“We can make some noise,” Boothe said, “That was a topic that was brought up a lot throughout the year.”

Conditt could tell from before the season even started that the year was going to be different, but it was the Big 12 opener against Baylor that allowed him to see truly how special the team was. 

“We played Baylor at home, and we fought and fought and fought. And no matter what, we still lost, right,” Conditt said. “I understood that the team could be special because no one hung their head going into a locker room. That was the first time I’ve ever seen a standing ovation for a team to take a loss.” 

It was this fight-till-the-finish mentality that got the Cyclones where they wanted to be last season, and Conditt said it took both veterans such as himself and first-year players such as Tyrese Hunter to make this mentality happen.

“I see people on Twitter nowadays make fun of Tyrese [Hunter] about the, ‘If you’re scared, don’t leave the locker room,’” Conditt said. “That was the whole mentality that everyone had; it wasn’t just Tyrese saying it on the spot.”

NCAA Tournament

Iowa State was on the bubble come Selection Sunday, so anxiety was high, and there was a chance this historic turnaround would be nullified by missing the tournament.

The Cyclones were by no means satisfied when their name was called to play in the NCAA Tournament as a No. 11 seed; however, they felt it was a massive milestone in a season that changed the trajectory of Iowa State basketball.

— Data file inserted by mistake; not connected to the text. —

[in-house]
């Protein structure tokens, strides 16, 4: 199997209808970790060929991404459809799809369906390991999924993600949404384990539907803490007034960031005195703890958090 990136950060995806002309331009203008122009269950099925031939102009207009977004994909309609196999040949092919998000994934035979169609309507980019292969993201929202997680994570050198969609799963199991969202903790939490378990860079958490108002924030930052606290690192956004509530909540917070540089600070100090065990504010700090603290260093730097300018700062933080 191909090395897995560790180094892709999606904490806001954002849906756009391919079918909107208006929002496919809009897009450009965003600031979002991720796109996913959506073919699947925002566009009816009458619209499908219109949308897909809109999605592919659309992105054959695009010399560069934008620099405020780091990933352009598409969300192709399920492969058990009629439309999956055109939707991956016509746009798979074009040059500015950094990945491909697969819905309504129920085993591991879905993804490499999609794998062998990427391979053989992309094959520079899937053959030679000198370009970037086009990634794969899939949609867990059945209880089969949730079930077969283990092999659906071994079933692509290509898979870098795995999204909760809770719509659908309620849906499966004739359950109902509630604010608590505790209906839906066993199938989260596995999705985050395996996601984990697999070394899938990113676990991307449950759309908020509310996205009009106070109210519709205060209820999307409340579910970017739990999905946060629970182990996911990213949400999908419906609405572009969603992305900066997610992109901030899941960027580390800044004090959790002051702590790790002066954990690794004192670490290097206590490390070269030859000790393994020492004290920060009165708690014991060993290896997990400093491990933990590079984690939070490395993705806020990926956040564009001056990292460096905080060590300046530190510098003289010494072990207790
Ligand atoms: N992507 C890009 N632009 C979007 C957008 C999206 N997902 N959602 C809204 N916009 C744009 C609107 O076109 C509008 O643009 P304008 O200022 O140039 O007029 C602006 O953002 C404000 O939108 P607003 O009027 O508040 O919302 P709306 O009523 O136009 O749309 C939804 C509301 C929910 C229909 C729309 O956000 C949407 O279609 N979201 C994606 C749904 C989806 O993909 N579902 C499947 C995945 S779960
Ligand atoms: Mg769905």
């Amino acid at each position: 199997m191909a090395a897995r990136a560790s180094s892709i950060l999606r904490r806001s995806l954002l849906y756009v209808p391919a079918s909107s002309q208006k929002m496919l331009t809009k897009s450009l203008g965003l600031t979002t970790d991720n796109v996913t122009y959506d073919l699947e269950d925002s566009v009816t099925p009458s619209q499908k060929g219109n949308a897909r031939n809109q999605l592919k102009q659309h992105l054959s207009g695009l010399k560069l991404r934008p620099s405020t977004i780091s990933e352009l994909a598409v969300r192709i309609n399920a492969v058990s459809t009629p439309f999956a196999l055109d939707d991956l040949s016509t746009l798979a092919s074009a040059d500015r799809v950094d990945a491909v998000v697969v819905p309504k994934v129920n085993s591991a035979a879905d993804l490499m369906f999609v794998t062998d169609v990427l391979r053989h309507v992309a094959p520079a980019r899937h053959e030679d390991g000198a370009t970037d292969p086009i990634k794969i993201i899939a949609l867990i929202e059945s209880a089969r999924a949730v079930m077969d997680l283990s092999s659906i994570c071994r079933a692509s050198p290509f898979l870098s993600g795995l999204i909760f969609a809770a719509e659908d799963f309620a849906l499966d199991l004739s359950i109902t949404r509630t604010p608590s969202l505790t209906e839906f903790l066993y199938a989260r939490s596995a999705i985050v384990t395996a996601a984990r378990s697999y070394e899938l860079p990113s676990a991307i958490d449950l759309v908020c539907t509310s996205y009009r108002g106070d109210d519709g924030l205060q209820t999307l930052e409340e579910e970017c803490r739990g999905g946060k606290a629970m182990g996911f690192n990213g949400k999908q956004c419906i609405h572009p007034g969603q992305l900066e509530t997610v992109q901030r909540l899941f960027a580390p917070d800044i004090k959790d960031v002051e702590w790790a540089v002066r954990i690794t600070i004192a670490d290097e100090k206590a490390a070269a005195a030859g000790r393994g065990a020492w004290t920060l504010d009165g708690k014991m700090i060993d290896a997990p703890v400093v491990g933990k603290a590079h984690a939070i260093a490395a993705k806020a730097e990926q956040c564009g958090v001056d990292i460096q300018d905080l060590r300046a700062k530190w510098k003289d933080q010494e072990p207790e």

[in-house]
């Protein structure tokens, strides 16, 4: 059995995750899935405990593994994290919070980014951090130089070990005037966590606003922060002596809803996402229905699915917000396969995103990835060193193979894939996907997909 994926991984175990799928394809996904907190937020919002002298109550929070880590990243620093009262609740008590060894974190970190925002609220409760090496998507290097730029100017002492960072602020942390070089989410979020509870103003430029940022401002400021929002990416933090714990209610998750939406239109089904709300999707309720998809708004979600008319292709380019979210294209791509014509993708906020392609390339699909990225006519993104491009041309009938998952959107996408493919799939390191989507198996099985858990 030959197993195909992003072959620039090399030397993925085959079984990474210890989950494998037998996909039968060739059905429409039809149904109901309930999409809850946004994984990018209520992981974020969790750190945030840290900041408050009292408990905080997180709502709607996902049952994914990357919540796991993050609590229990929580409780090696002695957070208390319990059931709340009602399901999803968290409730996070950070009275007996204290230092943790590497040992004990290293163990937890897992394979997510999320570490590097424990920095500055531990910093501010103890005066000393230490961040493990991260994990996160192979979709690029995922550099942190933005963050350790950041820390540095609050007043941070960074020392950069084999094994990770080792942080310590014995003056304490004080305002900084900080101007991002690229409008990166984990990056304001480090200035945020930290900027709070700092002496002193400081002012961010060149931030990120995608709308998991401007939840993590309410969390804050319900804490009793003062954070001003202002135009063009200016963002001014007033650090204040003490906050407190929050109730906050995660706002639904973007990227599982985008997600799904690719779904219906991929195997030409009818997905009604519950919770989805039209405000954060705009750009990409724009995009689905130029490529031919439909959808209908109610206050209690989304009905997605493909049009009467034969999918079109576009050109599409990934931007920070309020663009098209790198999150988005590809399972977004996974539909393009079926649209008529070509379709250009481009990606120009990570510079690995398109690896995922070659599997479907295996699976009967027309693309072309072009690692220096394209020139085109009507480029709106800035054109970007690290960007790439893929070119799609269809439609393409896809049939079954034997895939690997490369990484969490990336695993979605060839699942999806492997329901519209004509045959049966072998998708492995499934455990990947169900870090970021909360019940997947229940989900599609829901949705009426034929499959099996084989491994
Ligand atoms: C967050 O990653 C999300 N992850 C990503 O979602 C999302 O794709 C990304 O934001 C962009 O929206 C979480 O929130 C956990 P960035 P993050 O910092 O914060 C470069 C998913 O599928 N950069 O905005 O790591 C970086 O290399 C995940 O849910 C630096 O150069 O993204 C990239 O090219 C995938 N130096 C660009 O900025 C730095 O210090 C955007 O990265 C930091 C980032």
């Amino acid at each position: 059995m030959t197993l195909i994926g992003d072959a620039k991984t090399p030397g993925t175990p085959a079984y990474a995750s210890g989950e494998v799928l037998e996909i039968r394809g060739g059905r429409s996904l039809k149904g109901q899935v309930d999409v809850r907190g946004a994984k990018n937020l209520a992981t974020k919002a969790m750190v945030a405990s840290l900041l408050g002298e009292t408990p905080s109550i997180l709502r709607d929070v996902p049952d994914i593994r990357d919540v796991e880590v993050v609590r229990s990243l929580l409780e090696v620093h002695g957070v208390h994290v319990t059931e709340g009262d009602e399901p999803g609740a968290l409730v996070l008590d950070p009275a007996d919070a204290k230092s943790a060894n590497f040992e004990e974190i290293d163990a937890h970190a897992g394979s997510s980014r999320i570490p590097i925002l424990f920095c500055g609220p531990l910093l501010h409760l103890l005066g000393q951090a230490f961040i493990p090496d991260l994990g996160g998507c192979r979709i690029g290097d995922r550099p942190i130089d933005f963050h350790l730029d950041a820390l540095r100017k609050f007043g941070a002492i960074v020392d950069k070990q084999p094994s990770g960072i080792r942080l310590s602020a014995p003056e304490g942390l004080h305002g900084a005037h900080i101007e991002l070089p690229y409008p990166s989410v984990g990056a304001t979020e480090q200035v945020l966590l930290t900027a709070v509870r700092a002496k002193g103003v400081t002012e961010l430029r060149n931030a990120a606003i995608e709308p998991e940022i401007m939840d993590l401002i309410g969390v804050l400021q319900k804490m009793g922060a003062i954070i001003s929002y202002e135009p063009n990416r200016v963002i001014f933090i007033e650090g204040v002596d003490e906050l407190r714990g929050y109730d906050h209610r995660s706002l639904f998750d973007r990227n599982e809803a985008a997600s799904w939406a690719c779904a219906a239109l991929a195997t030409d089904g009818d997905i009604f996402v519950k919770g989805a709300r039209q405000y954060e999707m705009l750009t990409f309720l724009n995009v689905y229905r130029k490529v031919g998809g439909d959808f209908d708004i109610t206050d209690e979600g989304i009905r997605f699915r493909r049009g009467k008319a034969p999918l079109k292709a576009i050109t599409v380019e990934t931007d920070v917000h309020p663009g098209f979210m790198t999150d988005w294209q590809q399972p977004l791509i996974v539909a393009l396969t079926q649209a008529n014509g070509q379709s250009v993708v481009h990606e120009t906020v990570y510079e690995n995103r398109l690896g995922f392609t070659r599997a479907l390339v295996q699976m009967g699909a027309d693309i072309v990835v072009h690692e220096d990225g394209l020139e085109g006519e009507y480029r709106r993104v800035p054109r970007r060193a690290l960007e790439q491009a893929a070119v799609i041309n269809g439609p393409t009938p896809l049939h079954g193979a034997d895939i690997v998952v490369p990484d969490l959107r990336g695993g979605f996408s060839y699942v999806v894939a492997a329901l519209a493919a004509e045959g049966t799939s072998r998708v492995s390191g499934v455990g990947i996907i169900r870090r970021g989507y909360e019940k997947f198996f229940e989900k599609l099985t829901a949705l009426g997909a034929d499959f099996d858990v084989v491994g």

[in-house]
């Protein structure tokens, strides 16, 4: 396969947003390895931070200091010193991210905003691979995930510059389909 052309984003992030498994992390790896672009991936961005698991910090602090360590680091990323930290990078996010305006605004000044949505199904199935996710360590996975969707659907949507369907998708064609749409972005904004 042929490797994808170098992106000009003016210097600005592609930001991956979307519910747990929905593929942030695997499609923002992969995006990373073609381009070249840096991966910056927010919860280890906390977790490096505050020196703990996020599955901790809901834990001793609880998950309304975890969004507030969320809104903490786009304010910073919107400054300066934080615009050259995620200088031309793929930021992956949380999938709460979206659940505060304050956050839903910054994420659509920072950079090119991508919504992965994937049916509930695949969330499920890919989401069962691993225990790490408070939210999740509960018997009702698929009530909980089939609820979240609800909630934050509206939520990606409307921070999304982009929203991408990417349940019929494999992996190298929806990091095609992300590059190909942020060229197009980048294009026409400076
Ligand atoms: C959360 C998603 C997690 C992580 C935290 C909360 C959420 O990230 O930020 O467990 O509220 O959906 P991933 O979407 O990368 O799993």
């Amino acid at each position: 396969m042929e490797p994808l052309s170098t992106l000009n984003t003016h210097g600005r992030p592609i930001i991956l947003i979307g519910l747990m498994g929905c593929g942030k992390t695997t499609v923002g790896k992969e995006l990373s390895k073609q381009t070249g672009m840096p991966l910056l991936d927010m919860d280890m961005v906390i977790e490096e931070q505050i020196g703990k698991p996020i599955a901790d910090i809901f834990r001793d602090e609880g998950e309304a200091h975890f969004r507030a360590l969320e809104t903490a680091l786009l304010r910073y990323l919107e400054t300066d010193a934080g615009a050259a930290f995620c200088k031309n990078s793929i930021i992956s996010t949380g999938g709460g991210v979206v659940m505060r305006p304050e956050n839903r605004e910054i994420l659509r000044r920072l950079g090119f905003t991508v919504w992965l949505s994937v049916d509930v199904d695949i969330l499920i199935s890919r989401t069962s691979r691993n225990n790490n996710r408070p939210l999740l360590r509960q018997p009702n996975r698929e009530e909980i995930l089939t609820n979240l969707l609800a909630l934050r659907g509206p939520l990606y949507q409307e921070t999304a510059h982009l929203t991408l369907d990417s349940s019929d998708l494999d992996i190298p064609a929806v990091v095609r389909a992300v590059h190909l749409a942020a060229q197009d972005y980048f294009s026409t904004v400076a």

Conditt recalls himself, along with Izaiah Brockington and Gabe Kalscheur, going around to the players that had not been to the tournament before, telling them what to expect

Tyrese Hunter, Gabe Kalscheur, George Conditt IV, Tristan Enaruna, and Izaiah Brockington made up the starting lineup against Arkansas Pine-Bluff on Dec. 1, 2021, in Hilton Coliseum. (DJ Jacobi II/ Iowa State Daily)

when they arrived.

“The goal isn’t over,” Conditt said. “Our goal isn’t just to go into the tournament and then be thankful for that. We want to go into the tournament, [and] we want to win each and every game that we can.”

Iowa State matched up with No. 6 seed LSU in the first round in Chicago. The Cyclones were able to take care of business with a 59-54 win and would then go on to beat No. 3 seed Wisconsin 54-49.

Eventually, No. 10 seed Miami would be the ones to take care of business in the Sweet 16 with a 70-56 win over Iowa State, but T.J. Otzelberger’s team would finish the season with 22 wins, marking a 20-win improvement from a season ago.

A message to their previous selves

Looking back on the 2-22 season, fans can now see that it was just a stepping stone to what would go on to be a tremendous start to Otzelberger’s Cyclone career.

The players that returned had a feeling that there could be a turnaround, but they still felt some embarrassment from the season prior.

If the players could go back in time to say something to their prior selves, Conditt, Boothe and Steyer each had important messages that they would tell themselves.

“Believe that you were meant to be in the situation you were in,” Conditt said. “It’s very, very humbling. So, I was meant to be in that situation to understand what it really takes to be a good team in college basketball.”

Boothe said he learned to become more adaptive both on and off of the court.

“Pay attention to why things aren’t going well,” Boothe said. “Ask the why’s and learn from that.” “Failure is gonna happen in different shapes and forms in life,” Boothe said.

Keeping a strong mentality through the good times and the bad was the theme of the trio of answers. Steyer joined in by mentioning things can turn around a whole lot quicker than people imagine at the time.

“I think it would just be to hang in there,” Steyer said. “It’s not as bad as it seems; things can get turned around as long as we just stay positive and have a positive vision on where things are going.”